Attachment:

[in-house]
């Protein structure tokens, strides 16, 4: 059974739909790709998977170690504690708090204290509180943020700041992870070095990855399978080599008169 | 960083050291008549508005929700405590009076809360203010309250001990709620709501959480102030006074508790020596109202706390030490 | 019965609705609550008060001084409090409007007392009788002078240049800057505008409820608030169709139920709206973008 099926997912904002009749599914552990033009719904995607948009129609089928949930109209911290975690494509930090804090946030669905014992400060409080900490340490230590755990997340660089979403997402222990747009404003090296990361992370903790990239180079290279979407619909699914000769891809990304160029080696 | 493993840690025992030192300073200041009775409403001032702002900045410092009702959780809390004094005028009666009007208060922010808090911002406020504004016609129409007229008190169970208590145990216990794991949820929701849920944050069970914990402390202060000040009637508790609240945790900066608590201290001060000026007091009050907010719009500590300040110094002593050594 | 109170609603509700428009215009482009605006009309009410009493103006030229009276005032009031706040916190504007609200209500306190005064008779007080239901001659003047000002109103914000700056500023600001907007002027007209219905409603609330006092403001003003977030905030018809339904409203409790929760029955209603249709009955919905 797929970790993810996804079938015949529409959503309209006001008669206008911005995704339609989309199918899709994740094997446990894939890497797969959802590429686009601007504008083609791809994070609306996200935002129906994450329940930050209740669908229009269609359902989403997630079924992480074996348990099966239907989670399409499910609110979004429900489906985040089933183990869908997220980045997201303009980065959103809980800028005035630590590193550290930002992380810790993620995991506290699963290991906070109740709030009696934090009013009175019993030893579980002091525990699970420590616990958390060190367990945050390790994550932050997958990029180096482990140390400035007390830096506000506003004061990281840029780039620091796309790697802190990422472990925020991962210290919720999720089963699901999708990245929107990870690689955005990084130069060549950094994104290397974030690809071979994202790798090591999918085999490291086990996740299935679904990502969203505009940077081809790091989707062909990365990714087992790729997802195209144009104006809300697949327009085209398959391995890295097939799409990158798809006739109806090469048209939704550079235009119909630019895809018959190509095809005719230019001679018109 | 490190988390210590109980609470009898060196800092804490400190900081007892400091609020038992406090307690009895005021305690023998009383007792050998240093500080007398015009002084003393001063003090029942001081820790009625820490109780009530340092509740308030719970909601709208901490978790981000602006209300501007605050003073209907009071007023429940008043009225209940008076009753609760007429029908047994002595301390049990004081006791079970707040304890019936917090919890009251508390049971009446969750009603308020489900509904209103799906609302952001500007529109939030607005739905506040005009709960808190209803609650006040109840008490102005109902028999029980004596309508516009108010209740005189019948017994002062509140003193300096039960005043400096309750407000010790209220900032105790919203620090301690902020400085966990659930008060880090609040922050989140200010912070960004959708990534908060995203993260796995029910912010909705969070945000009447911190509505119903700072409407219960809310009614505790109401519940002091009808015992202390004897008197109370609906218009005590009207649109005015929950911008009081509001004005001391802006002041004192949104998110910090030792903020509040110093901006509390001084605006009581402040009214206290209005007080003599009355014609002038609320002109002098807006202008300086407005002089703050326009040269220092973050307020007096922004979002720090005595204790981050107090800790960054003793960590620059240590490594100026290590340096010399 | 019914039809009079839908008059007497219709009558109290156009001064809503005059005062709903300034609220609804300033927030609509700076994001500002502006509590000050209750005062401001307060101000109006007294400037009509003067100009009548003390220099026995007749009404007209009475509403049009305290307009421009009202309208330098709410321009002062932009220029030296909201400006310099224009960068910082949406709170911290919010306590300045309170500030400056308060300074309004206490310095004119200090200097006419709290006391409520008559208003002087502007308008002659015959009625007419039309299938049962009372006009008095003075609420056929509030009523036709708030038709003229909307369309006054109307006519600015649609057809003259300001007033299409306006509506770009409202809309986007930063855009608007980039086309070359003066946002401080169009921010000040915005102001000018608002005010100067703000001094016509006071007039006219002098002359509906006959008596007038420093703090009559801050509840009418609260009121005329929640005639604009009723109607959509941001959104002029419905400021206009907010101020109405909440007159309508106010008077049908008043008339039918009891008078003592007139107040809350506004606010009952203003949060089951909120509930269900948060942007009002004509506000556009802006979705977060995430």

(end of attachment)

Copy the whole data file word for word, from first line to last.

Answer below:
[in-house]
């Protein structure tokens, strides 16, 4: 059974739909790709998977170690504690708090204290509180943020700041992870070095990855399978080599008169 | 960083050291008549508005929700405590009076809360203010309250001990709620709501959480102030006074508790020596109202706390030490 | 019965609705609550008060001084409090409007007392009788002078240049800057505008409820608030169709139920709206973008 099926997912904002009749599914552990033009719904995607948009129609089928949930109209911290975690494509930090804090946030669905014992400060409080900490340490230590755990997340660089979403997402222990747009404003090296990361992370903790990239180079290279979407619909699914000769891809990304160029080696 | 493993840690025992030192300073200041009775409403001032702002900045410092009702959780809390004094005028009666009007208060922010808090911002406020504004016609129409007229008190169970208590145990216990794991949820929701849920944050069970914990402390202060000040009637508790609240945790900066608590201290001060000026007091009050907010719009500590300040110094002593050594 | 109170609603509700428009215009482009605006009309009410009493103006030229009276005032009031706040916190504007609200209500306190005064008779007080239901001659003047000002109103914000700056500023600001907007002027007209219905409603609330006092403001003003977030905030018809339904409203409790929760029955209603249709009955919905 797929970790993810996804079938015949529409959503309209006001008669206008911005995704339609989309199918899709994740094997446990894939890497797969959802590429686009601007504008083609791809994070609306996200935002129906994450329940930050209740669908229009269609359902989403997630079924992480074996348990099966239907989670399409499910609110979004429900489906985040089933183990869908997220980045997201303009980065959103809980800028005035630590590193550290930002992380810790993620995991506290699963290991906070109740709030009696934090009013009175019993030893579980002091525990699970420590616990958390060190367990945050390790994550932050997958990029180096482990140390400035007390830096506000506003004061990281840029780039620091796309790697802190990422472990925020991962210290919720999720089963699901999708990245929107990870690689955005990084130069060549950094994104290397974030690809071979994202790798090591999918085999490291086990996740299935679904990502969203505009940077081809790091989707062909990365990714087992790729997802195209144009104006809300697949327009085209398959391995890295097939799409990158798809006739109806090469048209939704550079235009119909630019895809018959190509095809005719230019001679018109 | 490190988390210590109980609470009898060196800092804490400190900081007892400091609020038992406090307690009895005021305690023998009383007792050998240093500080007398015009002084003393001063003090029942001081820790009625820490109780009530340092509740308030719970909601709208901490978790981000602006209300501007605050003073209907009071007023429940008043009225209940008076009753609760007429029908047994002595301390049990004081006791079970707040304890019936917090919890009251508390049971009446969750009603308020489900509904209103799906609302952001500007529109939030607005739905506040005009709960808190209803609650006040109840008490102005109902028999029980004596309508516009108010209740005189019948017994002062509140003193300096039960005043400096309750407000010790209220900032105790919203620090301690902020400085966990659930008060880090609040922050989140200010912070960004959708990534908060995203993260796995029910912010909705969070945000009447911190509505119903700072409407219960809310009614505790109401519940002091009808015992202390004897008197109370609906218009005590009207649109005015929950911008009081509001004005001391802006002041004192949104998110910090030792903020509040110093901006509390001084605006009581402040009214206290209005007080003599009355014609002038609320002109002098807006202008300086407005002089703050326009040269220092973050307020007096922004979002720090005595204790981050107090800790960054003793960590620059240590490594100026290590340096010399 | 019914039809009079839908008059007497219709009558109290156009001064809503005059005062709903300034609220609804300033927030609509700076994001500002502006509590000050209750005062401001307060101000109006007294400037009509003067100009009548003390220099026995007749009404007209009475509403049009305290307009421009009202309208330098709410321009002062932009220029030296909201400006310099224009960068910082949406709170911290919010306590300045309170500030400056308060300074309004206490310095004119200090200097006419709290006391409520008559208003002087502007308008002659015959009625007419039309299938049962009372006009008095003075609420056929509030009523036709708030038709003229909307369309006054109307006519600015649609057809003259300001007033299409306006509506770009409202809309986007930063855009608007980039086309070359003066946002401080169009921010000040915005102001000018608002005010100067703000001094016509006071007039006219002098002359509906006959008596007038420093703090009559801050509840009418609260009121005329929640005639604009009723109607959509941001959104002029419905400021206009907010101020109405909440007159309508106010008077049908008043008339039918009891008078003592007139107040809350506004606010009952203003949060089951909120509930269900948060942007009002004509506000556009802006979705977060995430």